(Bloomberg) -- Google said it will set up an African cloud service, as part of its $1 billion investment plan for the continent, that will allow users to store their data in-country.
The cloud infrastructure will be based in South Africa, but will give users the options on where to store their data, said Niral Patel, the director of Google Cloud Africa.
“We are giving customers and partners choice, they then have the choice where they would like to store data and where they would like to consumer cloud services from,” Patel said on a video call on Wednesday.
African countries have a patchwork of laws on data sovereignty, with some requiring companies to store data within their borders, increasing demand for a more flexible regional cloud service. In Nigeria, phone companies are prohibited from sending government or customer information outside of the country, part of a push to encourage the development of local companies to store and manage the data.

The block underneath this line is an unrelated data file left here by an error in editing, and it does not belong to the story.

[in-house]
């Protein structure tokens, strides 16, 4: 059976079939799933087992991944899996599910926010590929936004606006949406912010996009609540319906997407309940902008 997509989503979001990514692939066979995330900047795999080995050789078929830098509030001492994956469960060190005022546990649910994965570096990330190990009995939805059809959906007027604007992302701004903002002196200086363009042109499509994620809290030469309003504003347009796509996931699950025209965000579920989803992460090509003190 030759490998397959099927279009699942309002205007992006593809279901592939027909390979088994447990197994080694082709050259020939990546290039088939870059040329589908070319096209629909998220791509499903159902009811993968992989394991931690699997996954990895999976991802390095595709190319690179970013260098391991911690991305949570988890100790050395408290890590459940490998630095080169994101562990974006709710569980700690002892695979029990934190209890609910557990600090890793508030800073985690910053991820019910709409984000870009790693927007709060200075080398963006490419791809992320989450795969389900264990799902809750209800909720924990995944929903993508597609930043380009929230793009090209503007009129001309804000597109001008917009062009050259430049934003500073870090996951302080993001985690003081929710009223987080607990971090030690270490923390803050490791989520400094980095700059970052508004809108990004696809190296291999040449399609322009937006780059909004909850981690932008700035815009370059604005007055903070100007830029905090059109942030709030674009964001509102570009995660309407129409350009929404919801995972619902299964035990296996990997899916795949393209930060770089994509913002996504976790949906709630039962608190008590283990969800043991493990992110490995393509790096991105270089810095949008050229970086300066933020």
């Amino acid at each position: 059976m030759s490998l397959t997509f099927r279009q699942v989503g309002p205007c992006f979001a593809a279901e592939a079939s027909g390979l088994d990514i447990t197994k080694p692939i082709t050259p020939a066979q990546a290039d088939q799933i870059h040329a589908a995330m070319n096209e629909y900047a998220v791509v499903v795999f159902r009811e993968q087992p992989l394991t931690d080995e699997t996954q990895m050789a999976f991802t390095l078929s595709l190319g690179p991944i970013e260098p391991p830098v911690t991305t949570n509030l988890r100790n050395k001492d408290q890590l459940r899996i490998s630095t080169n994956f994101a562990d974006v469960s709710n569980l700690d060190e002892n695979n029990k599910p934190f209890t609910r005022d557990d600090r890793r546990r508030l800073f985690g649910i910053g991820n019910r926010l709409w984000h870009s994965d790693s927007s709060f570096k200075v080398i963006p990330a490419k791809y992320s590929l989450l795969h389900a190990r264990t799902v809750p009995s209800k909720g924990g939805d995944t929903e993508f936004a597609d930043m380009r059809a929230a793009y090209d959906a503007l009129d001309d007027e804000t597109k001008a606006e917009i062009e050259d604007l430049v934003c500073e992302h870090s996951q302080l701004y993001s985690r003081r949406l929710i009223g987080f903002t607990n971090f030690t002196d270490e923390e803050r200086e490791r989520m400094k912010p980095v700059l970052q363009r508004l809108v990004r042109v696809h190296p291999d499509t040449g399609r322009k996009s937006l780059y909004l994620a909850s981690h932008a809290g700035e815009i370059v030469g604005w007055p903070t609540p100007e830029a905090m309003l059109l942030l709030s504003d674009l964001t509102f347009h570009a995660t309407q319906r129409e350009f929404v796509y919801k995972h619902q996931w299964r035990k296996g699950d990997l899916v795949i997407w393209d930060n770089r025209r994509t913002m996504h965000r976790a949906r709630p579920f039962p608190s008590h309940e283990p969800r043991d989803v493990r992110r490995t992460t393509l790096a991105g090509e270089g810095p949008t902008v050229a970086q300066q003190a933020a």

The Alphabet Inc. unit will compete with Microsoft Corp. and Amazon Web Services in Africa’s most developed economy. Google estimates that the South Africa cloud region could contribute more than $2.1 billion to the country’s economy, and support the creation of more than 40,000 jobs by 2030, Patel said.
Google also said it’s building out its African subsea cable and cloud interconnect sites in four cities including Cape Town, Johannesburg, Lagos and Nairobi to provide full cloud capability for the continent.
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